LOUISVILLE, Ky. (WDRB) -- From top elected officials to local police, no one is off-limits, according to the FBI and the U.S. Attorney.

Federal agencies say they are working to end public corruption in the state, and you can help. 

The federal agencies say public corruption has been an ongoing problem in the state of Kentucky. That's why they're hoping a new initiative will get the public involved and lead to changes.

Metro Councilman David James says he takes a lot of pride in being open and honest with the people who elected him to office.

"I've been elected three times to this particular office," James said. "You know, if your government is corrupt, then you really don't have a foundation, and I think it is important for people to understand that."

That's why he welcomes the new "End Corruption Now" initiative by the FBI and the U.S. Attorney.

"The End Corruption Now campaign seeks to unite the commonwealth in the fight against corruption at every level, from the proverbial dog catcher, to the highest state and federal officials," said Howard Marshall, FBI Special Agent in Charge.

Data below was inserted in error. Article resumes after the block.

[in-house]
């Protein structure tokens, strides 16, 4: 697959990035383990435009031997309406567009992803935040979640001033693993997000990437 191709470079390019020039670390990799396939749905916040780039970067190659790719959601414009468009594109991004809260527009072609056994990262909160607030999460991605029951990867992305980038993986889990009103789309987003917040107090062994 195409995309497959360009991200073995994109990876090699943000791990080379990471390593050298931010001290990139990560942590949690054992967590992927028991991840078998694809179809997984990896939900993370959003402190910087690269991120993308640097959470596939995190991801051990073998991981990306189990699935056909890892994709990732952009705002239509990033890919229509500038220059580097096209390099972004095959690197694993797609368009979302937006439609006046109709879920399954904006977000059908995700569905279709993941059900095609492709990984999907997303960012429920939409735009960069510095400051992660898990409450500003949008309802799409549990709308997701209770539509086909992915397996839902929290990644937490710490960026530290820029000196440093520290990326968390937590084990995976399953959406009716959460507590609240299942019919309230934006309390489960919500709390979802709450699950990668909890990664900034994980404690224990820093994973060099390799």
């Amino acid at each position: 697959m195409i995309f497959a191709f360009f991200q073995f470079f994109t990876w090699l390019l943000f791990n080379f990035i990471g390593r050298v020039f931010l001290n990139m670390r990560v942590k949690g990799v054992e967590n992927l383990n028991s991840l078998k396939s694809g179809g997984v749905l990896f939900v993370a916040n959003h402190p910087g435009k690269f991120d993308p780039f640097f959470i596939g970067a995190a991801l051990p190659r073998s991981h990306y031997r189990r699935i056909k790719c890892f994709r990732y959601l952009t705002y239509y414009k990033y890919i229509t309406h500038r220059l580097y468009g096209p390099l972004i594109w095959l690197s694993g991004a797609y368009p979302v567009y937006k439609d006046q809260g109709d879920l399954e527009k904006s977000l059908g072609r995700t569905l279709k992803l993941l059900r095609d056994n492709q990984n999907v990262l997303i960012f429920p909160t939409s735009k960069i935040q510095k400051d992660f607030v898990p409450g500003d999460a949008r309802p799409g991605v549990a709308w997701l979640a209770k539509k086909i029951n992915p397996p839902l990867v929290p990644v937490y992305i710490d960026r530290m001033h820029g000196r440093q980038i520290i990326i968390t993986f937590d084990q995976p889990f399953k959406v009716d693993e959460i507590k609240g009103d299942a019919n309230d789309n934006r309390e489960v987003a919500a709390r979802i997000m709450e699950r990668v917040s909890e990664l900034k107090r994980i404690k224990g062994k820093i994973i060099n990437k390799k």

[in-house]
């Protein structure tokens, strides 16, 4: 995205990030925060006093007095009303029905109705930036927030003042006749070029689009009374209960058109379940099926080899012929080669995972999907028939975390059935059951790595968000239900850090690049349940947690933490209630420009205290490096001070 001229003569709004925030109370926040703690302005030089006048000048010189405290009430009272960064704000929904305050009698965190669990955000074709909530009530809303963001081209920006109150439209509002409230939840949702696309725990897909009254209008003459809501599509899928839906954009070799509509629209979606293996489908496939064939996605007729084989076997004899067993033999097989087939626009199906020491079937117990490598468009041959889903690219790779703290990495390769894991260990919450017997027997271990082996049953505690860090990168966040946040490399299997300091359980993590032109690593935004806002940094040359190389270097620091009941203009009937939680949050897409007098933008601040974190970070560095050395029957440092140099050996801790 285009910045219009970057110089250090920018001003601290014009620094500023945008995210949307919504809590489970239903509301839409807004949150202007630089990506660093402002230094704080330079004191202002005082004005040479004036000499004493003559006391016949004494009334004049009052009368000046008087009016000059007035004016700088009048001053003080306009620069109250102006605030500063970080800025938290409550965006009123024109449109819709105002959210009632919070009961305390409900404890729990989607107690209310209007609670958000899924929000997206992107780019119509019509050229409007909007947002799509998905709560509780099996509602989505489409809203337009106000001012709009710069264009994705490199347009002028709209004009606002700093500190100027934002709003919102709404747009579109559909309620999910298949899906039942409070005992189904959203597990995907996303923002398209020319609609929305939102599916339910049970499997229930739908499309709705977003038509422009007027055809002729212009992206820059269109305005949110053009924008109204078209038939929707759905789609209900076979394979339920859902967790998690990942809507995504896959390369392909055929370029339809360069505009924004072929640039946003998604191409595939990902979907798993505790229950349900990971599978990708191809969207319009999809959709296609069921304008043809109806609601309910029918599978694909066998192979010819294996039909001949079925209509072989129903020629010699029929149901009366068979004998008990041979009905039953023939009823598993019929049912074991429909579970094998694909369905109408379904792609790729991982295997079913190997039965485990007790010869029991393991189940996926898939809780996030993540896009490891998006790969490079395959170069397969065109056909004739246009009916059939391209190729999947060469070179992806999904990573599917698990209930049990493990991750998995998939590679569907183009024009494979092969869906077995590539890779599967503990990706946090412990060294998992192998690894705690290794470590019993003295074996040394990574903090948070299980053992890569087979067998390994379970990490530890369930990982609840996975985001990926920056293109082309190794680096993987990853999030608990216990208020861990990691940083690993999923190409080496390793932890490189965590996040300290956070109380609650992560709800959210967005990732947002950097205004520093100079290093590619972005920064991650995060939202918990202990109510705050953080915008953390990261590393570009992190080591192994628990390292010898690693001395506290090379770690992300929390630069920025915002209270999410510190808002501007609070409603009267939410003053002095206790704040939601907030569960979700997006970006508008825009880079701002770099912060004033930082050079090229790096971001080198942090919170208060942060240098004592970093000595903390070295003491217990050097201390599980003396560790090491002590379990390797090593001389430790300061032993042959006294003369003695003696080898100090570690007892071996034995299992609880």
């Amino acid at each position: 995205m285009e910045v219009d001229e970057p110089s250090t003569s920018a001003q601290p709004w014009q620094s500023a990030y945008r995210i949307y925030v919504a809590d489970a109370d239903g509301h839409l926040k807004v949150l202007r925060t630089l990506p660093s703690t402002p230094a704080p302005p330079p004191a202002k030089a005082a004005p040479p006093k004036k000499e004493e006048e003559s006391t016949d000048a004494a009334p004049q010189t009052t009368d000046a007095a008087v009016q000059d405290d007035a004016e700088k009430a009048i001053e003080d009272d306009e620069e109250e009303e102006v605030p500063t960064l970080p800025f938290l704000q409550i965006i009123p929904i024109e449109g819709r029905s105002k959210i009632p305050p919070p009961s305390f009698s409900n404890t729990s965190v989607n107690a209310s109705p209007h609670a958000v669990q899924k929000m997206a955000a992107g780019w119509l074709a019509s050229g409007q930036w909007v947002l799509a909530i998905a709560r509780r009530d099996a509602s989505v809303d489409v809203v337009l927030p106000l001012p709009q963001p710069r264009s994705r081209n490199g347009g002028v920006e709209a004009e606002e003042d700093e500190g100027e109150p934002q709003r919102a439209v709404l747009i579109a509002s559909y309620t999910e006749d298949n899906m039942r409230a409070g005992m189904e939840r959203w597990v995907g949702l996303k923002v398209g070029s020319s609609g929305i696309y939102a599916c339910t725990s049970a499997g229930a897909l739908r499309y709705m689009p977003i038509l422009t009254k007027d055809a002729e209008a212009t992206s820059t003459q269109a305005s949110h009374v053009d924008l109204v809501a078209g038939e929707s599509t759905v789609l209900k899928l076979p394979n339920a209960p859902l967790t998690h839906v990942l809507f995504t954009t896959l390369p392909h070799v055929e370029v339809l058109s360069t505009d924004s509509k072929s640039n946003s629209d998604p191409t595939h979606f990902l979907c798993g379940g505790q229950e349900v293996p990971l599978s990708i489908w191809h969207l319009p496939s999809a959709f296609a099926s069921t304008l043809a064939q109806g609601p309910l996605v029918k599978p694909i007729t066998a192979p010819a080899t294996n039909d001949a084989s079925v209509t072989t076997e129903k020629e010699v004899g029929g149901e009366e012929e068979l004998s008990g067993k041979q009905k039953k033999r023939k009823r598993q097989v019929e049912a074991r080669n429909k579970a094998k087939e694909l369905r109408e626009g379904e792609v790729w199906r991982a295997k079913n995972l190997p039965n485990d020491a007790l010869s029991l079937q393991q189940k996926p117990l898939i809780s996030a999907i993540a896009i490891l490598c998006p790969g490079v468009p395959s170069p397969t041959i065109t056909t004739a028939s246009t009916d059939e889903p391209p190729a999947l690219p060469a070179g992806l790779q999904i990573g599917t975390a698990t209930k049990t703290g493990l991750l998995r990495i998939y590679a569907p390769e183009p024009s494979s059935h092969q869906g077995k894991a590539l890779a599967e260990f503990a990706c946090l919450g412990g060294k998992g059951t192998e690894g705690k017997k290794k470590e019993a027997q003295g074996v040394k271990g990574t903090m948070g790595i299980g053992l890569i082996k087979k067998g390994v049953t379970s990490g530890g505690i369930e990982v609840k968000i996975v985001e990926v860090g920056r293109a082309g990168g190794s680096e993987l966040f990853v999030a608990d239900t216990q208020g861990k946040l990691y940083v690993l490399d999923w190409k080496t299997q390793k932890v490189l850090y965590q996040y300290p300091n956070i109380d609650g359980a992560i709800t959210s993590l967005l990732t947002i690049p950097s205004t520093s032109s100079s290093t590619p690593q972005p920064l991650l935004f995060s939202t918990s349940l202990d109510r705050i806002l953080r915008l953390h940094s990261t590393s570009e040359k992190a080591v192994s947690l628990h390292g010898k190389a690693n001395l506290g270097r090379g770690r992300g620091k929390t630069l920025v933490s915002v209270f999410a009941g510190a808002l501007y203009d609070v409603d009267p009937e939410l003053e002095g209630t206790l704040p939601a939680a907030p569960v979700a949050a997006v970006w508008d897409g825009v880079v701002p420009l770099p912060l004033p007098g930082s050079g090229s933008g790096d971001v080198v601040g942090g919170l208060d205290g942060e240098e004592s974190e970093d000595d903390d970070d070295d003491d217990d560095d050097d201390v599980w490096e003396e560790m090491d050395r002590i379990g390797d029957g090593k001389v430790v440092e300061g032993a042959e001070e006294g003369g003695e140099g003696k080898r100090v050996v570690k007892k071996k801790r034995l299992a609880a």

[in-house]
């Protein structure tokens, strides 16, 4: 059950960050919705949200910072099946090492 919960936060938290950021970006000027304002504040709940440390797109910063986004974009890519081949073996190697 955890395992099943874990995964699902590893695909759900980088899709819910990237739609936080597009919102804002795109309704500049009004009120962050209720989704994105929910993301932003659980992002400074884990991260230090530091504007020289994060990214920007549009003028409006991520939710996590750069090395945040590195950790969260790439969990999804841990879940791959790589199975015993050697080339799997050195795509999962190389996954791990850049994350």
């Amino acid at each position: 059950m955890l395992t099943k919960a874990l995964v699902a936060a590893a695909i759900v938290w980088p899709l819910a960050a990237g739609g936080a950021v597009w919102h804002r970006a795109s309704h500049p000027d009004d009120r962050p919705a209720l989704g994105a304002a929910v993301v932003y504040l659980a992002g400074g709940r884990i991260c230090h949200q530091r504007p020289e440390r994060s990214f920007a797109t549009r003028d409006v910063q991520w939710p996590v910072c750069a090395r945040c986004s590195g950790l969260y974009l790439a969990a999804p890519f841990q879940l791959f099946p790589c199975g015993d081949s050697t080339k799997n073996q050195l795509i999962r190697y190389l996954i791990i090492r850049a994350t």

Friday morning, federal officials launched the campaign.

"There is no acceptable level of corruption," Marshall said. "None."

Federal officials say widespread public corruption in Kentucky dates back to the Boptrot investigations nearly 30 years ago.

"Fifteen members of the Kentucky General Assembly were arrested and convicted," Marshall said. "Unfortunately, the impact of that investigation faded and we have reverted to business as usual."

In fact, a recent Harvard study concluded that Kentucky is one of the most corrupt states in the country.

"Kentucky clearly has a problem, and it is recognized by not just the people conducting the study, but the three people who are standing here today," Marshall said.

The feds want your help changing that and have put up billboards asking for tips -- especially from people who may be afraid to come forward.

"It is our hope that this will give them that avenue -- that those folks can actually come out of the shadows and actually give us the information they know," Marshall said.

Federal officials say anyone who calls in a tip can remain anonymous.

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